Foldable smartphones such as Samsungpoint to a bright future for the mobile world. But that does not mean you should now get on the gang.
Samsung finally offered a longer, more gentle look at the Galaxy Fold, a smartphone that unfolds as a book to reveal a second, larger display. This is the material of Sci-Fi magic and opens the door to a new world of different designs and devices. Most importantly, it leaves the Apple iPhone franchise, which has not had a big facelift for more than a year, in the dust.
Samsung Draws Galaxy Fold at Unpacked
Galaxy Fold can be impressive, but maybe there will be no more perfect illustration of the dangers associated with early adoption. Samsung's credit is available for placing a folding phone on the market before competitors, but from our brief look at the device, it is clear that much more Polish and development is needed before it is ready for the average consumer. After all, the gadget actually appeared on the scene for a few minutes and was not available for demonstrations, although was the launch of the phone.
"Folding the galaxy is not meant to be a mass-market product, at least it's not yet," said Avi Greengart, an analyst at Techsponential. "This is a halo product for Samsung targeting early users."
Indeed, Samsung's hardware enthusiasts and gadgets will be delighted to join the first one that will own this device. They will be beta testers in this brand new folding adventure.
Samsung knows this, so the saferline along with Plus, 5G and budget options serves as meat on . For most users, these devices will be more than enough for their needs.
But if you think of Galaxy Fold, here are some reasons you need to rethink.
Do you think the starting price of $ 1099 on the iPhone XS Max is expensive? The Galaxy Fold will start on April 26 with an amazing $ 1,980.
To Fold, the Galaxy S10 of $ 899 and the larger $ 999 Galaxy S10 Plus are trades. Though they are harder.
At a time when smartphone prices are higher than ever, Galaxy Fold breaks off its new position in terms of its eating potential in your portfolio.
Justin Deninson, Samsung's marketing executive, said the best: "This is a kind of luxury device."
Samsung said it had to rethink the software and the user interface to take advantage of the two displays. It's great that the company took care to consider the new design, but Samsung has a mixed record on the software.
The first days of Touch Wiz were unbelievable, and although Samsung's experience has gone a long way, it still lacks cleaner interfaces found on competing devices like Google's Pixel phones or OnePlus devices. promising. The device will be able to run three applications at a time, and the seamless flow between the smaller display and the larger one works well in demos. But we will not know for sure until we get to the gadget.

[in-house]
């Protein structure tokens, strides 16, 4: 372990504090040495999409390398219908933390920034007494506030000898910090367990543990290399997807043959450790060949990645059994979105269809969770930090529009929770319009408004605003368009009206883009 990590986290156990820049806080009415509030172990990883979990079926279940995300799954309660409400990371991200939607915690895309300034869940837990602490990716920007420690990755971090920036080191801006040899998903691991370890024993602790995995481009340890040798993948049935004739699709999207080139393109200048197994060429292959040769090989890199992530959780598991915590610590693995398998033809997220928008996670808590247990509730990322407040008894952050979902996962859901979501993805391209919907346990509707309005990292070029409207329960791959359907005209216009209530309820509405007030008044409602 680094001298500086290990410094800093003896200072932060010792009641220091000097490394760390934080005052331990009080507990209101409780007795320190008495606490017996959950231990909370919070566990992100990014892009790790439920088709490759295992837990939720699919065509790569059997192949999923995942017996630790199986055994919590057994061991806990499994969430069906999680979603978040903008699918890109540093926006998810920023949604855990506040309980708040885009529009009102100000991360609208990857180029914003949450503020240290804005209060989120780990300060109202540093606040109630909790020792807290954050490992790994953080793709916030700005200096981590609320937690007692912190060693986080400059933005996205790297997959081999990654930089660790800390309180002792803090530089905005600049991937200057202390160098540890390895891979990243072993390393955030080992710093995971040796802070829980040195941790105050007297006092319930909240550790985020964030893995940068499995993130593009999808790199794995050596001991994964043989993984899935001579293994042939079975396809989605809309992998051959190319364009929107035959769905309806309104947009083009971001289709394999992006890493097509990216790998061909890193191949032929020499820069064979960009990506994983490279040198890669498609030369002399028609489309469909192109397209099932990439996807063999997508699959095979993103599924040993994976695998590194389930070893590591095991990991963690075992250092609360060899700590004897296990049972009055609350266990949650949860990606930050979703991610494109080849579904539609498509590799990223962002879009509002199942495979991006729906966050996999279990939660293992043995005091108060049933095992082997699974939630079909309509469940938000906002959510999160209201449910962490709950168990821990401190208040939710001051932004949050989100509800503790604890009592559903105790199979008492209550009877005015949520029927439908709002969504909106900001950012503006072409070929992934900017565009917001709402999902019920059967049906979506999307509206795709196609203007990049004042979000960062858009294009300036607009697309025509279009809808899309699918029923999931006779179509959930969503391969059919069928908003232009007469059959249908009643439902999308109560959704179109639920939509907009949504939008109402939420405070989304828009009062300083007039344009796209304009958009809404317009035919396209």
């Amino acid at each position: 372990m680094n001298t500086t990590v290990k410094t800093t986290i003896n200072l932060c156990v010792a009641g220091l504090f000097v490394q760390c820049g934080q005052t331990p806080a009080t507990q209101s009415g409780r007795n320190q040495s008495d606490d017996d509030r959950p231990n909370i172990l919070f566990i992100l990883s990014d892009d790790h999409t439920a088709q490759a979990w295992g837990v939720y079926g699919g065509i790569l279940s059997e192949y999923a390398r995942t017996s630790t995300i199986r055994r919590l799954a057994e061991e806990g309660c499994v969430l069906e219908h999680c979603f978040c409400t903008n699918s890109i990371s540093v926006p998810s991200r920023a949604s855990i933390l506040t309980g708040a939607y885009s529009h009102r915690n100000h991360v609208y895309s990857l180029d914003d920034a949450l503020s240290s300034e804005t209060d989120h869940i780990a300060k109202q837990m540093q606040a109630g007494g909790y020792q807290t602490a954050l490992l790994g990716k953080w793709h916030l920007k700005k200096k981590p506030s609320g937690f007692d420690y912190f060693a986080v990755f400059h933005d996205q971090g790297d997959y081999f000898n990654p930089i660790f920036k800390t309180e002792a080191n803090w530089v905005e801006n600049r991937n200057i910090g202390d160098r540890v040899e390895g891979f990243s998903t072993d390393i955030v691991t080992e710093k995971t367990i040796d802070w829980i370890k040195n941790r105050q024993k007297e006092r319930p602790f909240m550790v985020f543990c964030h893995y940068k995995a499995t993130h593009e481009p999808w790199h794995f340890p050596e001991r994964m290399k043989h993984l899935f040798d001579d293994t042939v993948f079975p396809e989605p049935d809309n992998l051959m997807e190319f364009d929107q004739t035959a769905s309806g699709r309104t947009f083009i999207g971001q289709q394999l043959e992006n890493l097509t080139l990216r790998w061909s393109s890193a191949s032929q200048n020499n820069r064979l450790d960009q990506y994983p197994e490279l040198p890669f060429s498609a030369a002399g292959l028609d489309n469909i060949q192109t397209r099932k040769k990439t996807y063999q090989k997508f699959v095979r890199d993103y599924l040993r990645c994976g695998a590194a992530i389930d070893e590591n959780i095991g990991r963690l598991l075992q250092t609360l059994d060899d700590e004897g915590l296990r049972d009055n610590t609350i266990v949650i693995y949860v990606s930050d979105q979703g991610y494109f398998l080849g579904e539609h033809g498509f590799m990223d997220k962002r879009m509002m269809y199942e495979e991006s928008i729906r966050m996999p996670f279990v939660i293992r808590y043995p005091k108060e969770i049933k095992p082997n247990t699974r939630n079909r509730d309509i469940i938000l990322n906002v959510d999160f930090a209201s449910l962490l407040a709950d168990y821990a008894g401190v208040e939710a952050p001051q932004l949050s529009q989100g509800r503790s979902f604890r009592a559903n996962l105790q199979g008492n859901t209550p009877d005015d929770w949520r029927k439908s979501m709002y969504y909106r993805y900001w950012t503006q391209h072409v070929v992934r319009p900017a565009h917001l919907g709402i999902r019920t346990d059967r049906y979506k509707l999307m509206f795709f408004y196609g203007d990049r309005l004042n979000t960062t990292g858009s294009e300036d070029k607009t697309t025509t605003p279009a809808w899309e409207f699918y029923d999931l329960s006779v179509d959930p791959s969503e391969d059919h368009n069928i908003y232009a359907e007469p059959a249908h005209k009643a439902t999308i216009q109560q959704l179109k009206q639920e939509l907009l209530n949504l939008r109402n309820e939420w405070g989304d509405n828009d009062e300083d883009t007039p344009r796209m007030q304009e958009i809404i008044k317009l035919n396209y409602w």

Given what niche this device will be, app maintenance should be at first glance. Google said it would support folding devices with its next Android update, but it will not come until the second half of the year. For now, Samsung highlights Google Maps and Video from Netflix as examples of applications that will benefit from the larger screen.
We will not know how long the battery of the Galaxy Fold will last until we do the right tests, but the requirements of not one but two displays – including a massive folding – do not bode well for the Galaxy Fold.
Samsung seems to know this, and pointed to the inclusion of two separate batteries working with the device.
The downside of a folding phone is, well, it folds. Two halves mean a device that will be thicker than the bulk smartphones. This comes at a time when phone manufacturers shave millimeters of their devices and talk about elegant design. The Galaxy Fold looks less bulky than the prototype Samsung showed in November, but it's still twice as fat as your standard phone.
So just wait until you try to put it in the side pocket of your skinny jeans.
To folding pioneers
If you are a person who needs to have the newest and greatest thing, no matter what – well, why are you even reading this story? Concerns like cost and battery life are probably not too critical, as this is not your only phone.
"It will sell and become a status symbol," said Patrick Moorehead, an analyst at Moor Insight.
So, to those who are ready to take on the new world of folding phones, which ultimately lead to more polished products for the rest of us, I congratulate you.
But for now I will stick to my boring rectangular plate of glass and metal.
This story was originally at 5:00